|Yi ge mo sheng nu ren de lai xin 2004 China Letter from an Unknown Woman|
There may be some cultural nuances that were lost on me, and I do have to say that the subtitles that came with the film were really, really bad. Here’s where I got lost: The character development didn’t seem secure enough for me to accept the first disappearance of the writer after the initial affair. Frankly, it shocked me. I went along with it for the sake of the story, but it left me twitching a little. Then when they meet again and the writer doesn’t recognize the woman, I fell off the bandwagon. I can accept not recognizing someone with a different hairdo eight years later but once you’ve gotten to the naughty bits, I don’t think so. I imagine this is all nit-picky to the point of a story about the sadness of an extremely one-sided love affair, but I wanted something to assure me that this one-sided love was warranted and I didn’t get it.
Again, maybe I just missed some of the cultural nuance, some consciousness that would have helped me also understand how the woman supported herself and her child. I read somewhere that she did this by being an escort. Maybe it was the subtitles that let me down or I’m rather naive when it comes to recognizing the giveaways, but I didn’t get that from the movie. I know there’s always people who never seem to work, yet survive just fine in the movies. So what’s my problem?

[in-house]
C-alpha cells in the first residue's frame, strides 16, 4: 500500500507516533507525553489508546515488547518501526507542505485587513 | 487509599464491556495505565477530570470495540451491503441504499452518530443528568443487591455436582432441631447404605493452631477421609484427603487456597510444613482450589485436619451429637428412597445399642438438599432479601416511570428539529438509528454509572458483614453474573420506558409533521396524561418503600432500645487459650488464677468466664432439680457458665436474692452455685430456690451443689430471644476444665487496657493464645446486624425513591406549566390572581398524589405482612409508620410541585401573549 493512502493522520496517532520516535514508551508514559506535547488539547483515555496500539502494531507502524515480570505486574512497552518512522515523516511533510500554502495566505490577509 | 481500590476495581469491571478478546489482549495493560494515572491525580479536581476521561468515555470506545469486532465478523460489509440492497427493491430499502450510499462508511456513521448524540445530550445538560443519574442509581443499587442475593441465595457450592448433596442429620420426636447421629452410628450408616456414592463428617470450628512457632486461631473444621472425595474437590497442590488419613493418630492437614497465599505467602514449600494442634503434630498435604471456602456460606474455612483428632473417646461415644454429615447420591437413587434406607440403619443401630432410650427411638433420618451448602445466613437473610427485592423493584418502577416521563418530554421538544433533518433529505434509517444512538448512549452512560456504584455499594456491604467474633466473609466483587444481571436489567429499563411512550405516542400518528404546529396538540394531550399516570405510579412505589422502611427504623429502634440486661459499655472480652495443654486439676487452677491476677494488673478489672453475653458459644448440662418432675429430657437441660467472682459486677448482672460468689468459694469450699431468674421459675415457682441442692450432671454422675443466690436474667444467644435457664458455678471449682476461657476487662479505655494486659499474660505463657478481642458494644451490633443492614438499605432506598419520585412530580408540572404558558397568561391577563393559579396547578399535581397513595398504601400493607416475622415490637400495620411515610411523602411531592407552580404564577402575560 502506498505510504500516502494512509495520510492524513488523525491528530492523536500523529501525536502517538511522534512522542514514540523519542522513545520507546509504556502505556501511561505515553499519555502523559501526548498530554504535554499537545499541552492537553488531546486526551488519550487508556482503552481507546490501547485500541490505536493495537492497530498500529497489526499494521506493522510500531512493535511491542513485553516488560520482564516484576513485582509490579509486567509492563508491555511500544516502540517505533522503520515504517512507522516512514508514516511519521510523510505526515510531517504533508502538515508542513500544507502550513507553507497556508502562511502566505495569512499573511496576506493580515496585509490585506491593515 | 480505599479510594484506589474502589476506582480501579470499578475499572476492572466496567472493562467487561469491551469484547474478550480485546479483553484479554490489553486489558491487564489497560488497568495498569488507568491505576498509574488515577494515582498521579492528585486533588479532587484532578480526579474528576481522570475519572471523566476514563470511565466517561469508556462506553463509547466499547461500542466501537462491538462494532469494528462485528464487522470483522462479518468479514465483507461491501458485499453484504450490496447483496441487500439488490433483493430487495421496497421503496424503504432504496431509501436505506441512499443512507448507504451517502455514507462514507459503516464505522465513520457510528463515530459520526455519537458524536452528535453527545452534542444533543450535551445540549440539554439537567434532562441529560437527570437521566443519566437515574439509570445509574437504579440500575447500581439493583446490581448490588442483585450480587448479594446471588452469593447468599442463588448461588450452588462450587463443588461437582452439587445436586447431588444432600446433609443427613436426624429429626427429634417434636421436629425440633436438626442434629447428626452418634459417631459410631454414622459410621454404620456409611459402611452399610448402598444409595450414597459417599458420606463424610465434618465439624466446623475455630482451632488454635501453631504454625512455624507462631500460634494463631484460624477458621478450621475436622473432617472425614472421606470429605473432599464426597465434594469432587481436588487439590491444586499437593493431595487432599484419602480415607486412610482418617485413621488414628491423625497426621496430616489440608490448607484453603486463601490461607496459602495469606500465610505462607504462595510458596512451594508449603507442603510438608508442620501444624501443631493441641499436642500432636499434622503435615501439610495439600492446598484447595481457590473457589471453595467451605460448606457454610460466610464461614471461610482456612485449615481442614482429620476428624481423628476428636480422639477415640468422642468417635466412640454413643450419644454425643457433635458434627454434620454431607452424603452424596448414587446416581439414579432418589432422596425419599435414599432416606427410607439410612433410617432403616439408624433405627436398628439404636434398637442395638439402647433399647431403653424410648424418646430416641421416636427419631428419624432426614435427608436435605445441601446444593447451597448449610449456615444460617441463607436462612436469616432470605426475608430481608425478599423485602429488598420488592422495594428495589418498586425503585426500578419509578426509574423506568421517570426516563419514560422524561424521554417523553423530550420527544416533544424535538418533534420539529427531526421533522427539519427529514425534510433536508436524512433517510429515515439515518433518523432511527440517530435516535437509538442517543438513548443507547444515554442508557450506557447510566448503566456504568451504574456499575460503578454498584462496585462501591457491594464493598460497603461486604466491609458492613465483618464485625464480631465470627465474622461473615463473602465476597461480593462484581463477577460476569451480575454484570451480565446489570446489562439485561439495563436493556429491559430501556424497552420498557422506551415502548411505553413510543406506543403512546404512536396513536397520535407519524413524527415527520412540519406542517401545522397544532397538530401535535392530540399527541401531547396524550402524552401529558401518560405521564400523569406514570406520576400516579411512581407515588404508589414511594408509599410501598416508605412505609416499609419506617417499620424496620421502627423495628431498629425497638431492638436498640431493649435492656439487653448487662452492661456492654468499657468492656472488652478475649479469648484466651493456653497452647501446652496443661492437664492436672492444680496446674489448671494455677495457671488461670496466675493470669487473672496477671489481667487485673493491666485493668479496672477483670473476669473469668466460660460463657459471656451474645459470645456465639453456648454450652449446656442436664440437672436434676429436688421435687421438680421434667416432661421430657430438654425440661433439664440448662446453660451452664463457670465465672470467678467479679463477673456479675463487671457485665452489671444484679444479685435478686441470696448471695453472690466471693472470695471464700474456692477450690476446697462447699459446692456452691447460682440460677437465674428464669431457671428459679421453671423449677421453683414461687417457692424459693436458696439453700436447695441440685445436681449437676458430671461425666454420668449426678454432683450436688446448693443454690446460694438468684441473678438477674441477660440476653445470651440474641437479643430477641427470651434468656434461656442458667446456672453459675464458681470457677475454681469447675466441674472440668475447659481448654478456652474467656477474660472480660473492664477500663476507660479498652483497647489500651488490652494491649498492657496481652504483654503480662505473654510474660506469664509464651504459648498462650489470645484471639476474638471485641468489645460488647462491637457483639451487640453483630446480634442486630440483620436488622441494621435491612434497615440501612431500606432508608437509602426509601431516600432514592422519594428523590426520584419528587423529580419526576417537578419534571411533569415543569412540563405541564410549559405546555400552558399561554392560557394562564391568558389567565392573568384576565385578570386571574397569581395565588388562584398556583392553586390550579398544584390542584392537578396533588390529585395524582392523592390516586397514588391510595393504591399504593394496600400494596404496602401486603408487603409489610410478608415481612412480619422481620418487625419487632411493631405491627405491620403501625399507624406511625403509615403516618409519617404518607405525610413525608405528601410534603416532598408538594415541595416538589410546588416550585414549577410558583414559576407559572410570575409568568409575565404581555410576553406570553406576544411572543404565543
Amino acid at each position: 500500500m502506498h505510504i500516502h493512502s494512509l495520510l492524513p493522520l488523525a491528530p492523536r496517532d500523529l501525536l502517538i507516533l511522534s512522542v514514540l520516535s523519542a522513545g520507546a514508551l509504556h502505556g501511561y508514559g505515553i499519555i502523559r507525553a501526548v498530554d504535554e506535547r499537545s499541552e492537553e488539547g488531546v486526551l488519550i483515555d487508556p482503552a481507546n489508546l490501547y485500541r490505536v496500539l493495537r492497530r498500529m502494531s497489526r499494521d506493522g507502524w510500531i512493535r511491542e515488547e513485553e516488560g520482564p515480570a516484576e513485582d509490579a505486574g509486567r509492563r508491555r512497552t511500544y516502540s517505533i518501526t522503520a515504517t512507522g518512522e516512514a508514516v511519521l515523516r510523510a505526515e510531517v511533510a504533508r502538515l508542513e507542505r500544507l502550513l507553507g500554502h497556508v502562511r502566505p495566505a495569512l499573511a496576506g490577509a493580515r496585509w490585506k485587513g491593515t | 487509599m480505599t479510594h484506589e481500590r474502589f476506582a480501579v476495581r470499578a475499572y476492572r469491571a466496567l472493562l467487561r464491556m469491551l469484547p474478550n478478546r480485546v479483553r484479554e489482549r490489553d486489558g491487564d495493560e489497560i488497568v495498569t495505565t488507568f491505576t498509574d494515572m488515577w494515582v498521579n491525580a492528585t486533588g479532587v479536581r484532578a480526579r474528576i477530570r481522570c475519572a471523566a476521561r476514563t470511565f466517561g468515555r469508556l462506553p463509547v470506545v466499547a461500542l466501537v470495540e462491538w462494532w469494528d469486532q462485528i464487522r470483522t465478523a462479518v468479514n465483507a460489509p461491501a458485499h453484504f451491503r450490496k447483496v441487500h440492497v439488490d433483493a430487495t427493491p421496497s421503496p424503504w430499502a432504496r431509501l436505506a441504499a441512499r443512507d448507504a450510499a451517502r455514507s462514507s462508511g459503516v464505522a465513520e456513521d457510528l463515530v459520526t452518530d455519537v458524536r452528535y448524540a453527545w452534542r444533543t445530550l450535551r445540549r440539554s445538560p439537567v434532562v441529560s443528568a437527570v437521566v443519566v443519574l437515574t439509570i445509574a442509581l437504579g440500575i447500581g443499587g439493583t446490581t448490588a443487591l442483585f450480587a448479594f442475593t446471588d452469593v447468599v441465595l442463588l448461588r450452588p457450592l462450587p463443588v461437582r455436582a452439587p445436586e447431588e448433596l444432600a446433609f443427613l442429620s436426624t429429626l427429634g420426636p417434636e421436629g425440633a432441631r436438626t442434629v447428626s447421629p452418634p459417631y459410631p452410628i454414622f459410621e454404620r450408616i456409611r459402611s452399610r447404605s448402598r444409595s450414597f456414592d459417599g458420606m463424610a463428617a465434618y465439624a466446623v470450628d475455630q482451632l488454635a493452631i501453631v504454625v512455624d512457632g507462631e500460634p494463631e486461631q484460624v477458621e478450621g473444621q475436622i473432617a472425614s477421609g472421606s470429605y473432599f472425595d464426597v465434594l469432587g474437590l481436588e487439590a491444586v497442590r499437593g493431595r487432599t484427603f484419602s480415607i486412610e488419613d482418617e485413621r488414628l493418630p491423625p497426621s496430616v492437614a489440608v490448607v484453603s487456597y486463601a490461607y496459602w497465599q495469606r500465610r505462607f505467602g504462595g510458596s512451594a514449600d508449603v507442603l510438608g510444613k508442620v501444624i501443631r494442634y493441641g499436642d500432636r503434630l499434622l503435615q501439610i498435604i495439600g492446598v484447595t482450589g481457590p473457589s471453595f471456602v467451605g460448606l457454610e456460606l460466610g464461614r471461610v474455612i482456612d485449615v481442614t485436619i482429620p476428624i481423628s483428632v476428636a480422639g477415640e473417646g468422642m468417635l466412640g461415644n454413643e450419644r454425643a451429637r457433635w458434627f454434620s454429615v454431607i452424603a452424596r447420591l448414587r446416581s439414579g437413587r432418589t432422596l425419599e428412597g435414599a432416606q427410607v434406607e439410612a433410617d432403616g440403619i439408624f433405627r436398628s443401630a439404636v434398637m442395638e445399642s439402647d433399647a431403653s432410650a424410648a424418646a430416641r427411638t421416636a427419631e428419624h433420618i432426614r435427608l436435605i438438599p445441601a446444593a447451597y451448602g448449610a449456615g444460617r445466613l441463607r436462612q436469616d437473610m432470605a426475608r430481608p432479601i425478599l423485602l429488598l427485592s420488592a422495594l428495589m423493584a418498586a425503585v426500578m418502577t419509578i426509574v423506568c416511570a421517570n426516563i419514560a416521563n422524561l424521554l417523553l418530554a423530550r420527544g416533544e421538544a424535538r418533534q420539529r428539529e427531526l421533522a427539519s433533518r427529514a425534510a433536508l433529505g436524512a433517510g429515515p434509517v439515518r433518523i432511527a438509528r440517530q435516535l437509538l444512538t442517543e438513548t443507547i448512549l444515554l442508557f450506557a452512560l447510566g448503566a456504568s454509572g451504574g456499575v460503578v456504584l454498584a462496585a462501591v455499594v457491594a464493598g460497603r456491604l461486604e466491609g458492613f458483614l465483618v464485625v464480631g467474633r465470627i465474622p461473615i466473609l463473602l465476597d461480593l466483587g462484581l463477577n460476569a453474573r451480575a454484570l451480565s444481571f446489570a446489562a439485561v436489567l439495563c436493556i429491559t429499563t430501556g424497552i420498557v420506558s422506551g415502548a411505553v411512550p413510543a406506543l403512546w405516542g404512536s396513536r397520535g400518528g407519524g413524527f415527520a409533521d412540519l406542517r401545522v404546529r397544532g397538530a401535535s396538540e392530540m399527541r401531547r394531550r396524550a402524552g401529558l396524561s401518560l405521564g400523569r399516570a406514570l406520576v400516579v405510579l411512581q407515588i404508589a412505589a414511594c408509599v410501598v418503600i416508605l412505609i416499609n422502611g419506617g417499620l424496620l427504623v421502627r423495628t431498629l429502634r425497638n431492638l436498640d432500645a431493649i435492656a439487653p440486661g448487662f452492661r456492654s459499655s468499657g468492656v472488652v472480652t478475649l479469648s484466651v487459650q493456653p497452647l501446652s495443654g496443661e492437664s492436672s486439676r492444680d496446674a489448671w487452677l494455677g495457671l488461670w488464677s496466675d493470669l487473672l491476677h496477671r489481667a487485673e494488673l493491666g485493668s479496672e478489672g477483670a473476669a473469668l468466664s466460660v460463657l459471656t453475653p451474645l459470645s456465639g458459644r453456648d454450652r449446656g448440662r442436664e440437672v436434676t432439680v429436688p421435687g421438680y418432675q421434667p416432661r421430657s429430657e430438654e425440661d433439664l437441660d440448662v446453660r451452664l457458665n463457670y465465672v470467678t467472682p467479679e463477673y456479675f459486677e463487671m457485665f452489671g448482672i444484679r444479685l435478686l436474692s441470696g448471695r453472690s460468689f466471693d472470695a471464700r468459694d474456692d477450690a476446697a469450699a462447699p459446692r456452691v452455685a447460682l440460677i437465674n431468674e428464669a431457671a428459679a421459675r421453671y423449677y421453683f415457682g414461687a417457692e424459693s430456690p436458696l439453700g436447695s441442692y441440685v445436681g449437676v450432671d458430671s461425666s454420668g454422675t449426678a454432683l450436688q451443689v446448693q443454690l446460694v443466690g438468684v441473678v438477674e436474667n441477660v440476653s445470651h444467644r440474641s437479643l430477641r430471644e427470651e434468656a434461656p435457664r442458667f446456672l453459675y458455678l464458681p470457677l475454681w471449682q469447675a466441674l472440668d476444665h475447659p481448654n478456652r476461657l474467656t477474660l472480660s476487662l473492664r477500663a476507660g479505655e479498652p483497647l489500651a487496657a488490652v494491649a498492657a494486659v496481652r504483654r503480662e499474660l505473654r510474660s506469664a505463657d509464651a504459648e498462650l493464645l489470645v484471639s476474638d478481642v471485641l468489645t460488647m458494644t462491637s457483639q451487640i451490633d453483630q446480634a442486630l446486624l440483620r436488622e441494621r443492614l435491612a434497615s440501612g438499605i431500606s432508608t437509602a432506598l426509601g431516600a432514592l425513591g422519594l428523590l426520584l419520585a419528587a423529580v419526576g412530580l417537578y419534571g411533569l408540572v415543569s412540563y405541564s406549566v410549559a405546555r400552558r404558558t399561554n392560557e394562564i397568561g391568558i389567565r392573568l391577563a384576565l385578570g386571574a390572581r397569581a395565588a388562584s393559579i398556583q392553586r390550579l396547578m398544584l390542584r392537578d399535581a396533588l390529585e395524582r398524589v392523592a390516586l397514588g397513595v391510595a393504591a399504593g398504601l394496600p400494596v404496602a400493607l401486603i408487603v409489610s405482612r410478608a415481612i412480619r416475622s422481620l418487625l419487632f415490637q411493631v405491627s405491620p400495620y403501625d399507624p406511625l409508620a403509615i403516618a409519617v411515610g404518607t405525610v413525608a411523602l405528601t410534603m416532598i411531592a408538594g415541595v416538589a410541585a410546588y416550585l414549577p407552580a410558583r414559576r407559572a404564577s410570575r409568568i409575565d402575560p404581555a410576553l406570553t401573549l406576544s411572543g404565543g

I would recommend this film to anyone who enjoys a good love story. It’s a beautiful film, and if you’re not a lion in the tall grass, stalking, just waiting to pounce, like me, when you think that Xu Jinglei has failed in her exposition, the story is probably pretty good too. Stories for movies often come from outside sources but it ultimately falls on the director to tell the story in a convincing manner. Xu Jinglei, I’m officially a fanboy. Get to work.
Summary: The film is an adaptation of Stefan Zweig's 1922 novella of the same name which was also adapted in 1948 by screenwriter Howard Koch. The film stars Jinglei Xu and Jiang Wen as lovers during the 1930s and 1940s in Beijing.
Originally the film's story was to have taken place in modern times, spanning the 1970s through the 1990s. Eventually Xu moved the film's setting several decades back in time, to avoid dealing with social issues such as unmarried mothers and prostitution during the Cultural Revolution and beyond that would have aroused the suspicions of Chinese censors.
Xu also decided to use Beijing as the primary setting over cities like Shanghai (which she felt was overly colonial), Chongqing, and Nanjing (both of which were too turbulent during the war to adequately serve as the setting for a love story). Additionally, Xu felt that Beijing would offer a distinct visual perspective that would have been absent in other Chinese cities.